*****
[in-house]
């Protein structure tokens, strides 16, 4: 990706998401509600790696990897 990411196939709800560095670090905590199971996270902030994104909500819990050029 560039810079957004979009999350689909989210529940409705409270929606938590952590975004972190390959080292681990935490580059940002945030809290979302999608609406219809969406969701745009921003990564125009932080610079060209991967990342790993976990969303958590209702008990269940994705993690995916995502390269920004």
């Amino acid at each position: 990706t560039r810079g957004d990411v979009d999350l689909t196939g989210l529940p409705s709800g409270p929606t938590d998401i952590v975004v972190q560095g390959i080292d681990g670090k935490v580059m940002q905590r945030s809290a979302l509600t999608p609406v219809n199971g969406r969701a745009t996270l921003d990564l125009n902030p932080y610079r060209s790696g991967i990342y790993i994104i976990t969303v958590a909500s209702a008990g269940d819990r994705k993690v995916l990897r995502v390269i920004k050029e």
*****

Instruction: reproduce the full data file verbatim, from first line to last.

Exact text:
[in-house]
């Protein structure tokens, strides 16, 4: 990706998401509600790696990897 990411196939709800560095670090905590199971996270902030994104909500819990050029 560039810079957004979009999350689909989210529940409705409270929606938590952590975004972190390959080292681990935490580059940002945030809290979302999608609406219809969406969701745009921003990564125009932080610079060209991967990342790993976990969303958590209702008990269940994705993690995916995502390269920004």
């Amino acid at each position: 990706t560039r810079g957004d990411v979009d999350l689909t196939g989210l529940p409705s709800g409270p929606t938590d998401i952590v975004v972190q560095g390959i080292d681990g670090k935490v580059m940002q905590r945030s809290a979302l509600t999608p609406v219809n199971g969406r969701a745009t996270l921003d990564l125009n902030p932080y610079r060209s790696g991967i990342y790993i994104i976990t969303v958590a909500s209702a008990g269940d819990r994705k993690v995916l990897r995502v390269i920004k050029e």